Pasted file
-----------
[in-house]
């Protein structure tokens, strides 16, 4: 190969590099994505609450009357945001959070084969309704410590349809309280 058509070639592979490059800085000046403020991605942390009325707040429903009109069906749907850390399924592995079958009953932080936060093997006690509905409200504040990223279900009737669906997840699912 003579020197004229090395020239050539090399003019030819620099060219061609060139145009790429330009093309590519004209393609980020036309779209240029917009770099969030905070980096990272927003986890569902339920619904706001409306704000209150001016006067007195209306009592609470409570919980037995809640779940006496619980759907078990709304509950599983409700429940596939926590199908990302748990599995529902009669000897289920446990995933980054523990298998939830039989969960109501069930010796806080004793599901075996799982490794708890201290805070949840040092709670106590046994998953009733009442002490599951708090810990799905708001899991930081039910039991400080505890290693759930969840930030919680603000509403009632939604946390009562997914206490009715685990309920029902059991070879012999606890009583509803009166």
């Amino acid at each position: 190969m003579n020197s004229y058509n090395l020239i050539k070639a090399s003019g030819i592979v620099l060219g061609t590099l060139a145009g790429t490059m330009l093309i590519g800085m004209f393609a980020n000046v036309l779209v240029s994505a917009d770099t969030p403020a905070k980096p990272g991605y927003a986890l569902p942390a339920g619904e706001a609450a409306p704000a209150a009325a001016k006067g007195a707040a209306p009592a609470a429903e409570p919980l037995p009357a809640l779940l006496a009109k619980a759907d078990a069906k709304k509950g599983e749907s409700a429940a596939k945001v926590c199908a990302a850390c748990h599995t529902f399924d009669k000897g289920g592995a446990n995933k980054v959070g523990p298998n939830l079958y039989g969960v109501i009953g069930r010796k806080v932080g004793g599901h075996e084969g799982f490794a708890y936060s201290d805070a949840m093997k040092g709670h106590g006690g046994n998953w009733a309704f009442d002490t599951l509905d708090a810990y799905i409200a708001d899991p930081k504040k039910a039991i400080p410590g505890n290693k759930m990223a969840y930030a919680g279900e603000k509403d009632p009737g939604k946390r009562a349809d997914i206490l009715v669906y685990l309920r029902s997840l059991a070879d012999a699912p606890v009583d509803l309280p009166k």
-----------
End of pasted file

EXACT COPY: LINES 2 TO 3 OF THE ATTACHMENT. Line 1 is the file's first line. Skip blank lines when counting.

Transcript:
């Protein structure tokens, strides 16, 4: 190969590099994505609450009357945001959070084969309704410590349809309280 058509070639592979490059800085000046403020991605942390009325707040429903009109069906749907850390399924592995079958009953932080936060093997006690509905409200504040990223279900009737669906997840699912 003579020197004229090395020239050539090399003019030819620099060219061609060139145009790429330009093309590519004209393609980020036309779209240029917009770099969030905070980096990272927003986890569902339920619904706001409306704000209150001016006067007195209306009592609470409570919980037995809640779940006496619980759907078990709304509950599983409700429940596939926590199908990302748990599995529902009669000897289920446990995933980054523990298998939830039989969960109501069930010796806080004793599901075996799982490794708890201290805070949840040092709670106590046994998953009733009442002490599951708090810990799905708001899991930081039910039991400080505890290693759930969840930030919680603000509403009632939604946390009562997914206490009715685990309920029902059991070879012999606890009583509803009166």
């Amino acid at each position: 190969m003579n020197s004229y058509n090395l020239i050539k070639a090399s003019g030819i592979v620099l060219g061609t590099l060139a145009g790429t490059m330009l093309i590519g800085m004209f393609a980020n000046v036309l779209v240029s994505a917009d770099t969030p403020a905070k980096p990272g991605y927003a986890l569902p942390a339920g619904e706001a609450a409306p704000a209150a009325a001016k006067g007195a707040a209306p009592a609470a429903e409570p919980l037995p009357a809640l779940l006496a009109k619980a759907d078990a069906k709304k509950g599983e749907s409700a429940a596939k945001v926590c199908a990302a850390c748990h599995t529902f399924d009669k000897g289920g592995a446990n995933k980054v959070g523990p298998n939830l079958y039989g969960v109501i009953g069930r010796k806080v932080g004793g599901h075996e084969g799982f490794a708890y936060s201290d805070a949840m093997k040092g709670h106590g006690g046994n998953w009733a309704f009442d002490t599951l509905d708090a810990y799905i409200a708001d899991p930081k504040k039910a039991i400080p410590g505890n290693k759930m990223a969840y930030a919680g279900e603000k509403d009632p009737g939604k946390r009562a349809d997914i206490l009715v669906y685990l309920r029902s997840l059991a070879d012999a699912p606890v009583d509803l309280p009166k």